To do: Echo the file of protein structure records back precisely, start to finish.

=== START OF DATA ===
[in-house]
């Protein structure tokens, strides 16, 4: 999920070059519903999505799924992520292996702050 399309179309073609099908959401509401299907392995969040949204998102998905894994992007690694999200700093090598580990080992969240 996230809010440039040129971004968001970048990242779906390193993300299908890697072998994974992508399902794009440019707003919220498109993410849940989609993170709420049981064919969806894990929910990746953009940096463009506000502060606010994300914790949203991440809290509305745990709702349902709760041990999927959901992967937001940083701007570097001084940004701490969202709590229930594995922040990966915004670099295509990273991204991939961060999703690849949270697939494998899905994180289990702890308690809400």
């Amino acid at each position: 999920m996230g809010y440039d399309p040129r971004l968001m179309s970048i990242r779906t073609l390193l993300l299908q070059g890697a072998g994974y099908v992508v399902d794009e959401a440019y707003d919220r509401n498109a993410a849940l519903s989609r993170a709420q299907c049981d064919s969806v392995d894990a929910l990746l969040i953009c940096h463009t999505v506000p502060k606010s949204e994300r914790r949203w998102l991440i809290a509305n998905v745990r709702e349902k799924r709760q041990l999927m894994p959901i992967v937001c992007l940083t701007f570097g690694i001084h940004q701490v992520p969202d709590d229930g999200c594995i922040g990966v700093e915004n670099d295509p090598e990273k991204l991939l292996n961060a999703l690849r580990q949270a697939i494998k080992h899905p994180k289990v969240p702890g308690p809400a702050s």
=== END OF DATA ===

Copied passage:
[in-house]
């Protein structure tokens, strides 16, 4: 999920070059519903999505799924992520292996702050 399309179309073609099908959401509401299907392995969040949204998102998905894994992007690694999200700093090598580990080992969240 996230809010440039040129971004968001970048990242779906390193993300299908890697072998994974992508399902794009440019707003919220498109993410849940989609993170709420049981064919969806894990929910990746953009940096463009506000502060606010994300914790949203991440809290509305745990709702349902709760041990999927959901992967937001940083701007570097001084940004701490969202709590229930594995922040990966915004670099295509990273991204991939961060999703690849949270697939494998899905994180289990702890308690809400």
């Amino acid at each position: 999920m996230g809010y440039d399309p040129r971004l968001m179309s970048i990242r779906t073609l390193l993300l299908q070059g890697a072998g994974y099908v992508v399902d794009e959401a440019y707003d919220r509401n498109a993410a849940l519903s989609r993170a709420q299907c049981d064919s969806v392995d894990a929910l990746l969040i953009c940096h463009t999505v506000p502060k606010s949204e994300r914790r949203w998102l991440i809290a509305n998905v745990r709702e349902k799924r709760q041990l999927m894994p959901i992967v937001c992007l940083t701007f570097g690694i001084h940004q701490v992520p969202d709590d229930g999200c594995i922040g990966v700093e915004n670099d295509p090598e990273k991204l991939l292996n961060a999703l690849r580990q949270a697939i494998k080992h899905p994180k289990v969240p702890g308690p809400a702050s």